'Magic," as the late science fiction writer Arthur C Clarke once wrote, is the only way to explain "sufficiently advanced technology". Hollywood, as Clarke was aware, may be the best way to present these magical ideas.
Like all futurists of his day, Clarke knew well the power of the Silver Screen. His 2001: A Space Odyssey is still regarded as one of the seminal cinematic works, capturing the possibility of future technology. Characters from that 1968 epic phoned home from space and fiddled with iPad-like devices. It would be decades before for these gadgets would be developed, let alone taken seriously.
Yet the list of films that have made accurate predictions of the future don't end with Clarke's. Who can forget Princess Leia's holographic image pleading for help from Obi Wan, an idea that, as Robert Matthews wrote in The National yesterday, is no longer so far-fetched? Or Ray Bradbury's burning of books in the 1966 film Fahrenheit 451, an eerily suggestive theme that hints at the current Kindle-era?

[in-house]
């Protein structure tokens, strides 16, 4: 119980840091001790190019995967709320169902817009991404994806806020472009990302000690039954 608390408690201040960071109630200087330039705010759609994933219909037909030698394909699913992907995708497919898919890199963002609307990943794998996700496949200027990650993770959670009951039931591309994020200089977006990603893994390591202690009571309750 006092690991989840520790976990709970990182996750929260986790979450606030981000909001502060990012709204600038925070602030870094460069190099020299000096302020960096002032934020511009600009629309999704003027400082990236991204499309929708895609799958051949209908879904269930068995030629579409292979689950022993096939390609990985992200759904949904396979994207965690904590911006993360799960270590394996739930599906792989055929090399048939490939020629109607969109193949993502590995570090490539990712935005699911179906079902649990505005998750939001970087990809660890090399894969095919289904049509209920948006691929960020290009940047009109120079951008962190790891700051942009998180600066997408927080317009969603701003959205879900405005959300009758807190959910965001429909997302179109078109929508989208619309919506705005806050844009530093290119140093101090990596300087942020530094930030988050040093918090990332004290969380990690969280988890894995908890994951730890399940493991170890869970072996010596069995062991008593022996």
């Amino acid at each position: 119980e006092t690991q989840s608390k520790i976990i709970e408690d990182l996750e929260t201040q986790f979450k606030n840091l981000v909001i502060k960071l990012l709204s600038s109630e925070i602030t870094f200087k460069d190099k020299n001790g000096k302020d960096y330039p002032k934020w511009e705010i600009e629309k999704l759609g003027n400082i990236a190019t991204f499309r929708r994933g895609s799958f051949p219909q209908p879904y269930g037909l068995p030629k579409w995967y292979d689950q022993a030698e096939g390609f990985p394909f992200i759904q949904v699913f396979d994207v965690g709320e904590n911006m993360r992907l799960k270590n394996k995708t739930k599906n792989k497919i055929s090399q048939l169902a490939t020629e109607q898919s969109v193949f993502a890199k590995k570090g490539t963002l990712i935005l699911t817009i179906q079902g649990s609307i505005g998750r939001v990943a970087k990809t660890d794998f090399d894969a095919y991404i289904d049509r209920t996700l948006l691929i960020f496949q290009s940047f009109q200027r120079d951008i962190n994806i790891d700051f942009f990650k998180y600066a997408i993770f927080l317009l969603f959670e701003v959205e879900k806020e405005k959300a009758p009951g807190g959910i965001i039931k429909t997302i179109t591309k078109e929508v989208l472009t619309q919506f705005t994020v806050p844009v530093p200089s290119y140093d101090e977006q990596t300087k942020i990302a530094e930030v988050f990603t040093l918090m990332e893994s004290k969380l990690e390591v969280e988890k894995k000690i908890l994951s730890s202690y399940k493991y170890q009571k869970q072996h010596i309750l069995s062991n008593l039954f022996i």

If life does indeed imitate art, our future may be more miraculous than even Clarke could have considered. Perhaps we'll one day find ways to trick time, or dodge bullets. Who knows, maybe we'll even find ourselves journeying inside video games, an idea that the sequel to Tron - set to close the Dubai International Film Festival next month - pitches as possible.